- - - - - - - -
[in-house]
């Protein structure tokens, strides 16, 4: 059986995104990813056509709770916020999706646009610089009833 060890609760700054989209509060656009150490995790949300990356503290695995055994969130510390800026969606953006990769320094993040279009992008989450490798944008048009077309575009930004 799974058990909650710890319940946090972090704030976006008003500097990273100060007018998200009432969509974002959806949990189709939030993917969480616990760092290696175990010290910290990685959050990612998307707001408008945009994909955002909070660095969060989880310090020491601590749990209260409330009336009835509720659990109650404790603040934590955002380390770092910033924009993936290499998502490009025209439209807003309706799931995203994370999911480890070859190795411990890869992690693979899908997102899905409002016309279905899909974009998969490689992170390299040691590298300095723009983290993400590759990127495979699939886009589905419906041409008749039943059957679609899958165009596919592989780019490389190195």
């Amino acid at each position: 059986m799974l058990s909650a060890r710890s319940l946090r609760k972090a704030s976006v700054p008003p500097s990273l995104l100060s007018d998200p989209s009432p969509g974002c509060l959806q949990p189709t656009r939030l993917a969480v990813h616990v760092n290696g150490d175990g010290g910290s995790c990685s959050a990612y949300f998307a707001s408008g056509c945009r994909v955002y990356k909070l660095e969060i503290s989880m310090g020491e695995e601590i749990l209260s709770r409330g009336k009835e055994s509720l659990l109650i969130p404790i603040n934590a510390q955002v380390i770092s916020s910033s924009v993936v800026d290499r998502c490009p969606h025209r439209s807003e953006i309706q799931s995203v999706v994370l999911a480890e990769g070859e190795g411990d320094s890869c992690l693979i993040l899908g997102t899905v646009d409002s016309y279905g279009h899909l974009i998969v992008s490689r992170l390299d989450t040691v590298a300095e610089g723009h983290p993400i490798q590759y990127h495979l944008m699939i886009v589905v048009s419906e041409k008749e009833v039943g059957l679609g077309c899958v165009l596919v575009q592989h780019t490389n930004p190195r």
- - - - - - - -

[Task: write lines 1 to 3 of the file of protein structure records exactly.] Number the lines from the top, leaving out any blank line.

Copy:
[in-house]
């Protein structure tokens, strides 16, 4: 059986995104990813056509709770916020999706646009610089009833 060890609760700054989209509060656009150490995790949300990356503290695995055994969130510390800026969606953006990769320094993040279009992008989450490798944008048009077309575009930004 799974058990909650710890319940946090972090704030976006008003500097990273100060007018998200009432969509974002959806949990189709939030993917969480616990760092290696175990010290910290990685959050990612998307707001408008945009994909955002909070660095969060989880310090020491601590749990209260409330009336009835509720659990109650404790603040934590955002380390770092910033924009993936290499998502490009025209439209807003309706799931995203994370999911480890070859190795411990890869992690693979899908997102899905409002016309279905899909974009998969490689992170390299040691590298300095723009983290993400590759990127495979699939886009589905419906041409008749039943059957679609899958165009596919592989780019490389190195």
């Amino acid at each position: 059986m799974l058990s909650a060890r710890s319940l946090r609760k972090a704030s976006v700054p008003p500097s990273l995104l100060s007018d998200p989209s009432p969509g974002c509060l959806q949990p189709t656009r939030l993917a969480v990813h616990v760092n290696g150490d175990g010290g910290s995790c990685s959050a990612y949300f998307a707001s408008g056509c945009r994909v955002y990356k909070l660095e969060i503290s989880m310090g020491e695995e601590i749990l209260s709770r409330g009336k009835e055994s509720l659990l109650i969130p404790i603040n934590a510390q955002v380390i770092s916020s910033s924009v993936v800026d290499r998502c490009p969606h025209r439209s807003e953006i309706q799931s995203v999706v994370l999911a480890e990769g070859e190795g411990d320094s890869c992690l693979i993040l899908g997102t899905v646009d409002s016309y279905g279009h899909l974009i998969v992008s490689r992170l390299d989450t040691v590298a300095e610089g723009h983290p993400i490798q590759y990127h495979l944008m699939i886009v589905v048009s419906e041409k008749e009833v039943g059957l679609g077309c899958v165009l596919v575009q592989h780019t490389n930004p190195r």